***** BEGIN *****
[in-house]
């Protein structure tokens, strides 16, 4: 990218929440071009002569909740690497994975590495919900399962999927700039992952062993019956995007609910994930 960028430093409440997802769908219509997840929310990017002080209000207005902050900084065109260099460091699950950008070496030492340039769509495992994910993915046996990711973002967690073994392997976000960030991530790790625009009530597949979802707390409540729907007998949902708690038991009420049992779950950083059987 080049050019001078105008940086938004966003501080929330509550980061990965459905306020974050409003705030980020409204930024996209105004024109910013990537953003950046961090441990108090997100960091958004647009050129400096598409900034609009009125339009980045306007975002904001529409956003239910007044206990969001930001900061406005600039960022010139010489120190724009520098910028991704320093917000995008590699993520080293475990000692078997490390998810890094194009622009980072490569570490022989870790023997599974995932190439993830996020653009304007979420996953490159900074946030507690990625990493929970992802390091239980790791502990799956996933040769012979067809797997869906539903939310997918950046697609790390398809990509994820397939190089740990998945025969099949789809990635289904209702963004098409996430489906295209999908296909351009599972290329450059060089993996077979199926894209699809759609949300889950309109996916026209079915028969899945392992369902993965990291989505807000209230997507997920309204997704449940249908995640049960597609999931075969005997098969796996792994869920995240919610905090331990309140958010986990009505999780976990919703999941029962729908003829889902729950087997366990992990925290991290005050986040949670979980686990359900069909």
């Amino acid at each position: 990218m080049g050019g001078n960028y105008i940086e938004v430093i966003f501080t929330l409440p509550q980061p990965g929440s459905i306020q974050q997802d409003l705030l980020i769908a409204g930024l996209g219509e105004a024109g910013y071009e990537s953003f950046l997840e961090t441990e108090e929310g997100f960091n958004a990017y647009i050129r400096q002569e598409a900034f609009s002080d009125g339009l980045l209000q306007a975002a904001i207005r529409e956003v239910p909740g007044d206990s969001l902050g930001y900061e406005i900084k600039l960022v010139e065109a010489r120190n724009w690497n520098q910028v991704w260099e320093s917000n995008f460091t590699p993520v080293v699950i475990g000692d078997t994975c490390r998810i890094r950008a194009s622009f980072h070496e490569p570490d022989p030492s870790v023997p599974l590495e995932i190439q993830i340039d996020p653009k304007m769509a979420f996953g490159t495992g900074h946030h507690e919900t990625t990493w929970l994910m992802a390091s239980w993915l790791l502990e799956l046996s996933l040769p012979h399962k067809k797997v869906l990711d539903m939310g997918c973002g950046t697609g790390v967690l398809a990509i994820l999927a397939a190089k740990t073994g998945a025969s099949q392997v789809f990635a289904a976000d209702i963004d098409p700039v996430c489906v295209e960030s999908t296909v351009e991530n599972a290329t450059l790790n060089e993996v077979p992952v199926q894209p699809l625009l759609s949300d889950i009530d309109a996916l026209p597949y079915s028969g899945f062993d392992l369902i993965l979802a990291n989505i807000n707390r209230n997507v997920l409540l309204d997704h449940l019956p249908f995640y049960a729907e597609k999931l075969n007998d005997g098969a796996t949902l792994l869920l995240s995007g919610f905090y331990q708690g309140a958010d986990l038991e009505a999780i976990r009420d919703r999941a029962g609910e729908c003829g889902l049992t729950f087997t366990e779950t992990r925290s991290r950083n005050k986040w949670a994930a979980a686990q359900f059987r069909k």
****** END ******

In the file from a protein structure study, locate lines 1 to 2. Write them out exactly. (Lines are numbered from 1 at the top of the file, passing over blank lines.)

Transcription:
[in-house]
């Protein structure tokens, strides 16, 4: 990218929440071009002569909740690497994975590495919900399962999927700039992952062993019956995007609910994930 960028430093409440997802769908219509997840929310990017002080209000207005902050900084065109260099460091699950950008070496030492340039769509495992994910993915046996990711973002967690073994392997976000960030991530790790625009009530597949979802707390409540729907007998949902708690038991009420049992779950950083059987 080049050019001078105008940086938004966003501080929330509550980061990965459905306020974050409003705030980020409204930024996209105004024109910013990537953003950046961090441990108090997100960091958004647009050129400096598409900034609009009125339009980045306007975002904001529409956003239910007044206990969001930001900061406005600039960022010139010489120190724009520098910028991704320093917000995008590699993520080293475990000692078997490390998810890094194009622009980072490569570490022989870790023997599974995932190439993830996020653009304007979420996953490159900074946030507690990625990493929970992802390091239980790791502990799956996933040769012979067809797997869906539903939310997918950046697609790390398809990509994820397939190089740990998945025969099949789809990635289904209702963004098409996430489906295209999908296909351009599972290329450059060089993996077979199926894209699809759609949300889950309109996916026209079915028969899945392992369902993965990291989505807000209230997507997920309204997704449940249908995640049960597609999931075969005997098969796996792994869920995240919610905090331990309140958010986990009505999780976990919703999941029962729908003829889902729950087997366990992990925290991290005050986040949670979980686990359900069909």